While an advocate of public lands protection, I also want them to be accessible, so that all can continue to enjoy Wyoming’s wild, beautiful landscapes. I realize that entails sharing them with many interests. For historically public lands have provided a living for many good folks. Pro-development policies created the West where we live. It was a culture focused solely on using western resources to enrich our nation. But those policies have created some major inequities.
After years of worrying about trapping and poisoning on public lands, my patience has reached its limit. While this piece is not intended to demonize agricultural users of the public lands, I believe it is time to address inequities promoted by that community.
When I walk around town with my dog, I keep her under control. Even on public lands, I certainly don’t want her chasing wildlife or livestock. So I have diligently trained her to be a good neighbor. But, when I travel on public lands I worry that I, my dog, family or friends, will trigger a cyanide trap or another trap set by my rural neighbors and/or trappers to catch predators or fur-bearing animals. While fewer lethal poisons are legal now, they still exist.
Current multi-use of public lands makes trapping and poisoning a questionable practice, unless it is done under strict supervision by experts.
I lived part time on our family sheep ranch as a kid, so I understand how difficult it is to run livestock where predators abound, and know livestock is not raised to feed predators. But I wonder, does that mean we have to make our public lands a killing zone to protect livestock grazing?
For years, the interests of Wyoming’s agricultural community have dominated the legal system here. Rustlers are still given heavier penalties than domestic abusers. Livestock is sacred.
Even drivers have learned the perils of motoring in Wyoming’ livestock country.
We hit a black cow on the paved Seminoe Highway after dark. At the crack of dawn the next day, the landowner called demanding payment pay for it. It was open range but Wyoming citizens are liable, if they hit livestock on unfenced public roads or highways.
Then a couple years later we hit a calf that had gotten onto the fenced Saratoga Highway. We tried to avoid it, but smashed a front fender. This time, we didn’t have to pay for the calf, but the livestock owner didn’t pay for damage to our vehicle either. Apparently, livestock owners aren’t liable under Wyoming law for damage their livestock causes. And yet, livestock owners expect the state to pay them for damage inflicted by Wyoming’s wildlife. And so it is infuriating that if I don’t want them on my property I must fence them out. It seems Wyoming laws bend over backwards to protect the rural landowners from their urban neighbors.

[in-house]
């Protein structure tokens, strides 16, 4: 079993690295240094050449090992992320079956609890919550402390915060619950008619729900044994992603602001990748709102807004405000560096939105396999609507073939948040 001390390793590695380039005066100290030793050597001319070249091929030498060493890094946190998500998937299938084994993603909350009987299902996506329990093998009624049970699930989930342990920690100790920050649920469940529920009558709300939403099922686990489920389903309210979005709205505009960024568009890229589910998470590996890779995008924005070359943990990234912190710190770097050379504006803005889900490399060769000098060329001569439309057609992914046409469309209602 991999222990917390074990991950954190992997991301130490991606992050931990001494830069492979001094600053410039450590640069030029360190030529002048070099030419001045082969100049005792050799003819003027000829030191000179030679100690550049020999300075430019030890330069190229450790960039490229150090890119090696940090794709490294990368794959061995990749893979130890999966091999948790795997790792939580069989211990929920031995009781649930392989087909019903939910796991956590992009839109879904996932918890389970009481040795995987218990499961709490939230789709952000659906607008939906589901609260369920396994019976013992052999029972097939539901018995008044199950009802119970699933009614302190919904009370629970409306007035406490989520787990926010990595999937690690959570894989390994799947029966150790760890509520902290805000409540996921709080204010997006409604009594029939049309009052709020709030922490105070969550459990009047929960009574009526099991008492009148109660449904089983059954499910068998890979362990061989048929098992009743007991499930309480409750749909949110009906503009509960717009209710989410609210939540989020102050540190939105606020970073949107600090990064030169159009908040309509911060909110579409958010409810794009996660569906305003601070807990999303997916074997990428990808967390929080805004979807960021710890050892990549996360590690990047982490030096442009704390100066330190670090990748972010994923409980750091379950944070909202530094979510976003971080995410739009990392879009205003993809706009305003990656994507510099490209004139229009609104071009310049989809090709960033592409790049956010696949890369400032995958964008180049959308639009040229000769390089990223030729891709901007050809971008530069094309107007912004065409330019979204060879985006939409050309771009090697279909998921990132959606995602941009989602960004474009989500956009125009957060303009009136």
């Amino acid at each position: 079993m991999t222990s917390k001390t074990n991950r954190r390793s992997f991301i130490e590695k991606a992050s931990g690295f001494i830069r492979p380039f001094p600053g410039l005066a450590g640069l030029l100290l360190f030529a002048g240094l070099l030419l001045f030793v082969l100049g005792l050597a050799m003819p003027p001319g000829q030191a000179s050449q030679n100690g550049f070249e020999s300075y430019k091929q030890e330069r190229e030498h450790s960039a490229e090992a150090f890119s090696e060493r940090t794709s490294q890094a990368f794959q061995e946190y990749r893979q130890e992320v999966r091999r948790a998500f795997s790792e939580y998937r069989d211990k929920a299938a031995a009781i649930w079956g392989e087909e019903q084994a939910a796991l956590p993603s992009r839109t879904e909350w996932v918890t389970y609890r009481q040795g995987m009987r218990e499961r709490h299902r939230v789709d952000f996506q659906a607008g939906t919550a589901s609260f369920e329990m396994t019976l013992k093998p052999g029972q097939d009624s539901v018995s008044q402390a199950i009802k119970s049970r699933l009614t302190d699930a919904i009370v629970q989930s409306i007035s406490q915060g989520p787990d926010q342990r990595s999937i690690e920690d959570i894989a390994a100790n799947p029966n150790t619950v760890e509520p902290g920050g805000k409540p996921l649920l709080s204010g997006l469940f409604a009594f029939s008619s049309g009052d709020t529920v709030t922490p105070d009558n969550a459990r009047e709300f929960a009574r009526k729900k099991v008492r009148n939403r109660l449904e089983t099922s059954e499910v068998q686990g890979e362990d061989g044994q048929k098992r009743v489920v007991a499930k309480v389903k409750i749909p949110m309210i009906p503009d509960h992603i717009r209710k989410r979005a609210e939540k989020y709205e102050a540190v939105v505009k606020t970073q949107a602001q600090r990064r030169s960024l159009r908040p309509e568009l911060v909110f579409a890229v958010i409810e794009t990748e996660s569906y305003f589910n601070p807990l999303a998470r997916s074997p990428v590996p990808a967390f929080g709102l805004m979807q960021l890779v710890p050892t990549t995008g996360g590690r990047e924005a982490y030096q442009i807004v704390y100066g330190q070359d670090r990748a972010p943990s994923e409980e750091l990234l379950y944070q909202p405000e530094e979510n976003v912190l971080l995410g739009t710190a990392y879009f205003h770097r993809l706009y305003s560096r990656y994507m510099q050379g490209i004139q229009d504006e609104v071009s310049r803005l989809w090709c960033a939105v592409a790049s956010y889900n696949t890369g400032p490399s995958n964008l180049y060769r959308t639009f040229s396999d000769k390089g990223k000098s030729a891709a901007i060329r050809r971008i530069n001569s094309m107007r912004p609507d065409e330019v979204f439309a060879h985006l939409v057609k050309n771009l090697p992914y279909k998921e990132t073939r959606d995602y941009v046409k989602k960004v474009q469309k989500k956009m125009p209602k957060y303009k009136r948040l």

In Wyoming hundreds of thousands of public acres are “landlocked” by the checkerboard pattern of ownership. Now, there is a case pending against hunters who used a ladder to corner cross near Elk Mountain. While the hunters didn’t step on private land, the owners are claiming trespass of their air space. They based this on a law passed years ago after an enterprising hunter hired a helicopter to access private, land-locked state lands. A law was passed forbidding flying over private lands saying that air space over private land is owned by the landowner.
How ludicrous! Aircraft flies over private land all the time.
It used to be that the Unlawful Enclosures Act prevailed in the checkerboard. Even other livestock owners could move their stock across the mix of public/private lands. Judges for years ruled that the private owners were knowing owners of that land and had to allow access for other livestock, wildlife and humans. As late as the 1980s, a U.S. federal attorney ruled it illegal to deny public access in the checkerboard and even suggested ranchers could lose their grazing permits for denying it.
This could not be tolerated. Ten years later a U.S. attorney from Wyoming issued a 180-degree different opinion based upon restrictive Wyoming laws passed in the interim. This essentially gave the private landowner total control of all the public lands in the checkerboard. THE PUBLIC WAS LOCKED OUT.
I respect the hard work of our ranching community. Those are my roots. Many have changed grazing practices and worked to protect the resources on the land. Most have a good land ethic. And, I know rural citizens are often beleaguered by inconsiderate members of the public that leave gates open, litter on their land or help themselves to private property. But their restrictive, entitled attitude about the resource has created a smoldering resentment that invites that kind of behavior. Being a good neighbor requires fairness and a level playing field for all use of our public lands.